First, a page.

It does sound, though, like the Bank has solved that particular problem with LDI – Liability Driven Investment – and particularly LLDI – first L is leveraged, in that acronym – based on the Truss/Kwarteng wobble.
The Bank also notes market expectations are that base now averages 5.5% over the next THREE YEARS (I think caps might be justified as that’s not necessarily known to the wider market as yet). I haven’t been overly impressed with the market and I do now think they are a bit bearish, but I don’t think they will be a million miles off.
There’s a minor point of egg on face as the Bank expect unemployment to remain under 4% until the end of 2024 – on the same day the report was released, unemployment at 4% was announced – you have to chuckle, because anything else is pointless.
When we get right into the body of the text (to be clear, there is a high level summary, then a more detailed summary, then one more level below that – hence the 115 pages) the Bank do list out in more detail how they see the landlord situation at the moment – and I’ve replicated that here; you’ll find it surprising I’m sure that some of this didn’t make the executive summary:
“Landlords are currently subject to a combination of factors that are putting pressure on their profitability: higher interest rates and structural changes – including adjustments to income and capital gains tax rules and proposed changes to building energy efficiency regulations and tenancy protection. The interest coverage ratio (ICR), which is a measure of rental income relative to interest payments, shows the extent to which a landlord’s rental income covers their cost of borrowing. A landlord with high debt-servicing costs relative to their rental income (ie a low ICR) is more likely to experience repayment difficulties. As with owner-occupier mortgages, higher interest rates mean an increase in mortgage servicing costs when fixed rate deals need to be refinanced, and most BtL mortgages are interest only, which increases the relative impact of higher rates. The average increase in monthly repayments on BtL mortgages by the end of 2025 is projected to be around £275. If landlords were to entirely absorb higher mortgage costs (ie without passing any of them on to renters), the share of BtL mortgages with ICRs below 125% would increase significantly from around 3% at the end of 2022 to just over 40% by the end of 2025. “
So – this shows my £210 was too conservative, according to Bank figures. The “3% to 40%” figure is somewhat meaningless, because we know that landlords absolutely will (and already are) putting rents up at a much faster pace than in the recent years, because of these cost base increases. Still – no commentary that this £275 is 25% higher than the owner-occupier pressure in a sector that can inevitably afford it less – yes, it is shared between landlord and tenant, but thanks to the other pressures – in what ratio……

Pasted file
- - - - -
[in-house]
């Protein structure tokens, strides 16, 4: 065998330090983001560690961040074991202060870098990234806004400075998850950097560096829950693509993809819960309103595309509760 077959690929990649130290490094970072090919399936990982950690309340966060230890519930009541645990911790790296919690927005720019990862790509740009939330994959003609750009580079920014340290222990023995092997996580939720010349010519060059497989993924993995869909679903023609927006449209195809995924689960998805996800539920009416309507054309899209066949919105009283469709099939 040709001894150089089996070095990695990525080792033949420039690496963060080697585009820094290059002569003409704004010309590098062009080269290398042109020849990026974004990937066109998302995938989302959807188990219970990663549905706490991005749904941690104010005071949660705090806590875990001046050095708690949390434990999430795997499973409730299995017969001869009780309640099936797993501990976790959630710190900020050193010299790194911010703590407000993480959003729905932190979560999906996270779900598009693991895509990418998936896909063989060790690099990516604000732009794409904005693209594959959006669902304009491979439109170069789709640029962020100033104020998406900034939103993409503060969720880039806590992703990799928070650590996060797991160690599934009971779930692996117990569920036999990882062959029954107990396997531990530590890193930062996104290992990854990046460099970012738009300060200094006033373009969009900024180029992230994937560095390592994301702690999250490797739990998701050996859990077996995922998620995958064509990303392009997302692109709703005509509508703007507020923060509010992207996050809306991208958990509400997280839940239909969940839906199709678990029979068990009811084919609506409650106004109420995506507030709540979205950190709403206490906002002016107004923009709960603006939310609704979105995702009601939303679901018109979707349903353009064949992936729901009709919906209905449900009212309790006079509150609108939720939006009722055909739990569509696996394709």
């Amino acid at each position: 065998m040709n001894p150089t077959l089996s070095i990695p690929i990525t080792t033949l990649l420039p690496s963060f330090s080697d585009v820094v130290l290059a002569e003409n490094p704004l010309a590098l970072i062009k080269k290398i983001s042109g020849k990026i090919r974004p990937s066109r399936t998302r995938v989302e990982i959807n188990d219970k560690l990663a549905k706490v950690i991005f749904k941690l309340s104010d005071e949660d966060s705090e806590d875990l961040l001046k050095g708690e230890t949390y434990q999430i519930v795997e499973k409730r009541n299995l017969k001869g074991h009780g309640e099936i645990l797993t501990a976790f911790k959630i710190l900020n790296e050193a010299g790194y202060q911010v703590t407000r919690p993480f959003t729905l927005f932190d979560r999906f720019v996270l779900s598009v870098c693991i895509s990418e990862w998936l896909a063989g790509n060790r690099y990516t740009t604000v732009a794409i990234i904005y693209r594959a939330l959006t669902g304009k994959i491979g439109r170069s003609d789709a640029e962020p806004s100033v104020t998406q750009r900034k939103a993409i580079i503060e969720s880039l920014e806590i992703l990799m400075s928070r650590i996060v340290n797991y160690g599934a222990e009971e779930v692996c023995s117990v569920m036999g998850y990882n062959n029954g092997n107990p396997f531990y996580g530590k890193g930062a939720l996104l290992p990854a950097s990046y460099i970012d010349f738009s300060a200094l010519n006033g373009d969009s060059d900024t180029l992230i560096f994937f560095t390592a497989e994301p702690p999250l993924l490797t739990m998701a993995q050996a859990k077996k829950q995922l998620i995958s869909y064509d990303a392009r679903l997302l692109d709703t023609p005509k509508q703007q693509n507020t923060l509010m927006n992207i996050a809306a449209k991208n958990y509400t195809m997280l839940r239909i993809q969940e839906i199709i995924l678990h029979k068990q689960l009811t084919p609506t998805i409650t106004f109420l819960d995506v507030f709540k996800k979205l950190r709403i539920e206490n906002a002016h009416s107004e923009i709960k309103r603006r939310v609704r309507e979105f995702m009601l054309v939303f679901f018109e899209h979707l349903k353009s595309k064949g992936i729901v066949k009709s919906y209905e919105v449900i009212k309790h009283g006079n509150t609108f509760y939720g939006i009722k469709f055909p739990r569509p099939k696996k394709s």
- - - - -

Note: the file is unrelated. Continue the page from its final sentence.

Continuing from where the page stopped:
The Bank’s final commentary on the subject is worth replicating in full I feel:
“Sales by some landlords might be offset by purchases by other landlords, and market intelligence suggests that larger-scale, professional landlords are taking up an increasing share of the market as smaller landlords exit. It is difficult to establish a comprehensive view of the net balance, as inflows are harder to measure than outflows and can be lagged. However, available evidence suggests that recent market exit by some landlords has caused a certain degree of shrinkage of the private rented sector as a whole, but not on a scale likely to have a material impact on house prices overall. A range of external estimates suggests that net sales of BtL properties in 2022 are unlikely to have exceeded around 100,000, representing up to around 8% of total house sales that year (and less than 0.4% of the total UK housing stock). Many landlords are likely to seek to raise rents to offset their higher costs. National rent inflation in the private rental market was 5% year-on-year to May, with one industry estimate indicating a 10% price increase in new lets in the year to June. Renter households tend to have lower incomes than homeowners (including relative to housing costs) and they are likely to have low savings. Higher costs relative to incomes may lead to an increased reliance on consumer credit, or difficulties paying off existing consumer credit or other types of debt. It may also increase their vulnerability to future adverse shocks.“